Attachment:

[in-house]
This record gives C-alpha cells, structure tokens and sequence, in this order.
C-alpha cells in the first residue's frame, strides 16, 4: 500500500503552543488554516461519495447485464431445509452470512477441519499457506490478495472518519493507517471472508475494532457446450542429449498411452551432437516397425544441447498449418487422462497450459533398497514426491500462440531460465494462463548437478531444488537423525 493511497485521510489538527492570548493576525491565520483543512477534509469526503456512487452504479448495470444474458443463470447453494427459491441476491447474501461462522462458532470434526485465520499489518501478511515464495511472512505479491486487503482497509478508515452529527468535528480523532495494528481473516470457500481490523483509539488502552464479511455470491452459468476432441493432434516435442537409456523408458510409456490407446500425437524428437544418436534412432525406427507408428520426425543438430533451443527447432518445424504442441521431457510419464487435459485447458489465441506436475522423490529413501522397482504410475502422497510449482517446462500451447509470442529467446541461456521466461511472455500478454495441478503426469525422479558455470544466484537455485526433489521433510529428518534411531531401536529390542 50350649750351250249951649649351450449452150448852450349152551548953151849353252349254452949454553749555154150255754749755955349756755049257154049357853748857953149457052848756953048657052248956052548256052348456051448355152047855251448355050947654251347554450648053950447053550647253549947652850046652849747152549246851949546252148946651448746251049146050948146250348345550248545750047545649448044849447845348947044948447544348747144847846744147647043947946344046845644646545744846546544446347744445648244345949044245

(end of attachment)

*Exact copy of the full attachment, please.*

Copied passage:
[in-house]
This record gives C-alpha cells, structure tokens and sequence, in this order.
C-alpha cells in the first residue's frame, strides 16, 4: 500500500503552543488554516461519495447485464431445509452470512477441519499457506490478495472518519493507517471472508475494532457446450542429449498411452551432437516397425544441447498449418487422462497450459533398497514426491500462440531460465494462463548437478531444488537423525 493511497485521510489538527492570548493576525491565520483543512477534509469526503456512487452504479448495470444474458443463470447453494427459491441476491447474501461462522462458532470434526485465520499489518501478511515464495511472512505479491486487503482497509478508515452529527468535528480523532495494528481473516470457500481490523483509539488502552464479511455470491452459468476432441493432434516435442537409456523408458510409456490407446500425437524428437544418436534412432525406427507408428520426425543438430533451443527447432518445424504442441521431457510419464487435459485447458489465441506436475522423490529413501522397482504410475502422497510449482517446462500451447509470442529467446541461456521466461511472455500478454495441478503426469525422479558455470544466484537455485526433489521433510529428518534411531531401536529390542 50350649750351250249951649649351450449452150448852450349152551548953151849353252349254452949454553749555154150255754749755955349756755049257154049357853748857953149457052848756953048657052248956052548256052348456051448355152047855251448355050947654251347554450648053950447053550647253549947652850046652849747152549246851949546252148946651448746251049146050948146250348345550248545750047545649448044849447845348947044948447544348747144847846744147647043947946344046845644646545744846546544446347744445648244345949044245